Many companies pay for the initial screening, but now they will need to pay for additional MRIs and ultrasounds.
“Making access for patients as easily as possible is the reason patients will go and get things done,” said Dr. Mary Clarke, with Stillwater Medical Center.
Clarke said that this new law will bring more women in to receive initial tests because they won’t have the burden of out-of-pocket costs for further screening.
“If they’re going to make a decision between getting a mammogram or paying rent or buying food, then that will absolutely change what women do,” said Clarke.
Irish Stogner, executive producer at KFOR, went through this process two years ago.
In 2020, she was diagnosed with breast cancer. She said paying out-of-pocket costs added to the stressful situation.
“It’s a double punch,” said Stogner. “You go in, get your mammogram, and then when they tell you you have cancer, I mean, that’s a shock to your system.”
With the recommendations that come next from the doctor, all she could think about was the money adding up for treatment.
“Right away, there’s a flurry of activity when you have a diagnosis of cancer because they want to get an MRI, they want to get a biopsy,” said the producer.
Melissa Provenzano, Democratic Representative from Tulsa, authored the law.
She said that Oklahoma is on the front-end of states moving to pass this type of law.
“Oklahoma is one of the first states where the 10th state in the nation to pass this legislation,” said Provenzano.
The lawmaker said that she has already heard from women across the state that have received reimbursement checks from their insurance companies. KFOR was unable to independently check that claim.
OU Health reported that nearly 3,000 women in Oklahoma are diagnosed with invasive breast cancer every year.
But even with this new law in place, there are still key figures to keep an eye on, said Dr. Clarke.
She said patients and doctors need to watch for higher premium costs. It would void the benefit of losing out-of-pocket costs for diagnostic mammograms if in a year or two the cost has been trickled down to the consumer, according to the physician.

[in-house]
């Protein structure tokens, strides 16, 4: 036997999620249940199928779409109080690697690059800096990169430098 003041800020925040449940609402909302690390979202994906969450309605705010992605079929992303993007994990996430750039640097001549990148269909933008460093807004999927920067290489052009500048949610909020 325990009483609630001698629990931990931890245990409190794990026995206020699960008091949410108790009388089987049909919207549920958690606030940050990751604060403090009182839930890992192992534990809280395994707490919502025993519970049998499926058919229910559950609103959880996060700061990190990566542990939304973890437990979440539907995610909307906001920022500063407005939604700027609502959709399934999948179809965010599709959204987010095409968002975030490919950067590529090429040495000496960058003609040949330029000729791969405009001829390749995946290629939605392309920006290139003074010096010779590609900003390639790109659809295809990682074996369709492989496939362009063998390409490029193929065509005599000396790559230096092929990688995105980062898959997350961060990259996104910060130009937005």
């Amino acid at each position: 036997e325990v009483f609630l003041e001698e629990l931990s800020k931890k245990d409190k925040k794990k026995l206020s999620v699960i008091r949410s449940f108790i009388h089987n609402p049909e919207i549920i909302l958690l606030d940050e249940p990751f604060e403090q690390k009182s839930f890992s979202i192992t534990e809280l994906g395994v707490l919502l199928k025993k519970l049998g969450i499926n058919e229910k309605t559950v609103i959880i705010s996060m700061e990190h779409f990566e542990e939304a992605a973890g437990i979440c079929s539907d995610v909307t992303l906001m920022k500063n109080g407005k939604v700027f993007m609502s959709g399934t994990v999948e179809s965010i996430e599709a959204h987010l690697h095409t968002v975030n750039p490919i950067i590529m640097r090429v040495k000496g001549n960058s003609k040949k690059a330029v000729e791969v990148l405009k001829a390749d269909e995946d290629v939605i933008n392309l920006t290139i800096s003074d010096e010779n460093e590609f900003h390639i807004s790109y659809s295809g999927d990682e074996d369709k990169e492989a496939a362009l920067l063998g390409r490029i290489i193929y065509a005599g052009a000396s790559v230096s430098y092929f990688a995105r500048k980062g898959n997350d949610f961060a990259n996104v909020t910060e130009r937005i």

Equity is another focus area for Dr. Clarke. This law establishes some type of level playing field for all women with private insurance in Oklahoma.
“If you don’t have the ability to go talk with your physician…then you’re never going to have a mammogram until you have breast pain or find a lump, which is at the point where things have to be more aggressively treated,” said Clarke. “We are trying to get them before that point.”
The Susan G. Komen organization released the following statement:
“We thank lawmakers in Oklahoma and Governor Stitt for eliminating barriers to care so that people with state-regulated health plans can now receive medically necessary diagnostic imaging without any out-of-pocket expenses. These tests are critical in determining if there is a need for a biopsy but can cost hundreds to thousands of dollars.
Thousands of women every year require diagnostic breast imaging, but many forego them because of the cost. Not anymore. This life-saving legislation means women can now receive the breast imaging they require, leading to earlier diagnosis and often better outcomes.
Susan G. Komen will continue to advocate for legislation that ensures fair and equitable access to high-quality breast care for all, no matter their age, race, ethnicity, sexual orientation, gender identity, cancer stage or socio-economic status.”Molly Guthrie, Vice President of Policy and Advocacy at Susan G. Komen.